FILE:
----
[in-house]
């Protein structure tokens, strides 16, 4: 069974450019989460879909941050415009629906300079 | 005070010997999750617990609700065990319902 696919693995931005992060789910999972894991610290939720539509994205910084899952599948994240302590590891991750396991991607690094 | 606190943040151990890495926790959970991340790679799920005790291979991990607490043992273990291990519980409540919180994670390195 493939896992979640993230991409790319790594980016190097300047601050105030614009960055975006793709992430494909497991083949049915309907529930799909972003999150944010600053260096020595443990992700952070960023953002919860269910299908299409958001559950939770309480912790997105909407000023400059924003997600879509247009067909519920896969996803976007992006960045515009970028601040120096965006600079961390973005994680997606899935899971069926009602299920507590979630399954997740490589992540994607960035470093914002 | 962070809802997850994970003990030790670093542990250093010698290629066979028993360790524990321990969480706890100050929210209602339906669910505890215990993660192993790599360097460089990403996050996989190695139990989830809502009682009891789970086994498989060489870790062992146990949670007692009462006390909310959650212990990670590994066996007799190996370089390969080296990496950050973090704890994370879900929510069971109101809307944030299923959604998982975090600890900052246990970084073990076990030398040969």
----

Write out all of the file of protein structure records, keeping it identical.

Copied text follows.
[in-house]
């Protein structure tokens, strides 16, 4: 069974450019989460879909941050415009629906300079 | 005070010997999750617990609700065990319902 696919693995931005992060789910999972894991610290939720539509994205910084899952599948994240302590590891991750396991991607690094 | 606190943040151990890495926790959970991340790679799920005790291979991990607490043992273990291990519980409540919180994670390195 493939896992979640993230991409790319790594980016190097300047601050105030614009960055975006793709992430494909497991083949049915309907529930799909972003999150944010600053260096020595443990992700952070960023953002919860269910299908299409958001559950939770309480912790997105909407000023400059924003997600879509247009067909519920896969996803976007992006960045515009970028601040120096965006600079961390973005994680997606899935899971069926009602299920507590979630399954997740490589992540994607960035470093914002 | 962070809802997850994970003990030790670093542990250093010698290629066979028993360790524990321990969480706890100050929210209602339906669910505890215990993660192993790599360097460089990403996050996989190695139990989830809502009682009891789970086994498989060489870790062992146990949670007692009462006390909310959650212990990670590994066996007799190996370089390969080296990496950050973090704890994370879900929510069971109101809307944030299923959604998982975090600890900052246990970084073990076990030398040969």